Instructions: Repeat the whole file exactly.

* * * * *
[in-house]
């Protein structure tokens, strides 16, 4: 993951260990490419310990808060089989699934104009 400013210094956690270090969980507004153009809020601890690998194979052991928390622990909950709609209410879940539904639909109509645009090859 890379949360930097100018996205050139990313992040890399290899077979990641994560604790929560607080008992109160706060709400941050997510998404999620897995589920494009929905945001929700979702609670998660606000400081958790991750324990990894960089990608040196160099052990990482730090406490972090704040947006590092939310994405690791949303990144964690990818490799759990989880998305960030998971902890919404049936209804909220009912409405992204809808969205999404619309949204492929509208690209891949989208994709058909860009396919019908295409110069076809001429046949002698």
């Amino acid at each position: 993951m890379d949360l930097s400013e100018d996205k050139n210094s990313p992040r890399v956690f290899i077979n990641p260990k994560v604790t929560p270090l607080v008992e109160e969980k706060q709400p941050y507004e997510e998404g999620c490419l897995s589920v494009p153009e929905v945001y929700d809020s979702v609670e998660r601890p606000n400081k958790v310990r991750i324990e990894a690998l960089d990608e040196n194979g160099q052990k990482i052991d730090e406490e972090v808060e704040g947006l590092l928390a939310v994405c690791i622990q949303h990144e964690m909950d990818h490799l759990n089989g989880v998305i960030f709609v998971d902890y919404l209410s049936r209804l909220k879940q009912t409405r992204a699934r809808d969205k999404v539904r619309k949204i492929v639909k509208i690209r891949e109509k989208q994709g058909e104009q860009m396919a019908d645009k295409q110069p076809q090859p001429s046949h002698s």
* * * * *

[in-house]
């Protein structure tokens, strides 16, 4: 993951260990490419310990808060089989699934104009 400013210094956690270090969980507004153009809020601890690998194979052991928390622990909950709609209410879940539904639909109509645009090859 890379949360930097100018996205050139990313992040890399290899077979990641994560604790929560607080008992109160706060709400941050997510998404999620897995589920494009929905945001929700979702609670998660606000400081958790991750324990990894960089990608040196160099052990990482730090406490972090704040947006590092939310994405690791949303990144964690990818490799759990989880998305960030998971902890919404049936209804909220009912409405992204809808969205999404619309949204492929509208690209891949989208994709058909860009396919019908295409110069076809001429046949002698």
């Amino acid at each position: 993951m890379d949360l930097s400013e100018d996205k050139n210094s990313p992040r890399v956690f290899i077979n990641p260990k994560v604790t929560p270090l607080v008992e109160e969980k706060q709400p941050y507004e997510e998404g999620c490419l897995s589920v494009p153009e929905v945001y929700d809020s979702v609670e998660r601890p606000n400081k958790v310990r991750i324990e990894a690998l960089d990608e040196n194979g160099q052990k990482i052991d730090e406490e972090v808060e704040g947006l590092l928390a939310v994405c690791i622990q949303h990144e964690m909950d990818h490799l759990n089989g989880v998305i960030f709609v998971d902890y919404l209410s049936r209804l909220k879940q009912t409405r992204a699934r809808d969205k999404v539904r619309k949204i492929v639909k509208i690209r891949e109509k989208q994709g058909e104009q860009m396919a019908d645009k295409q110069p076809q090859p001429s046949h002698s």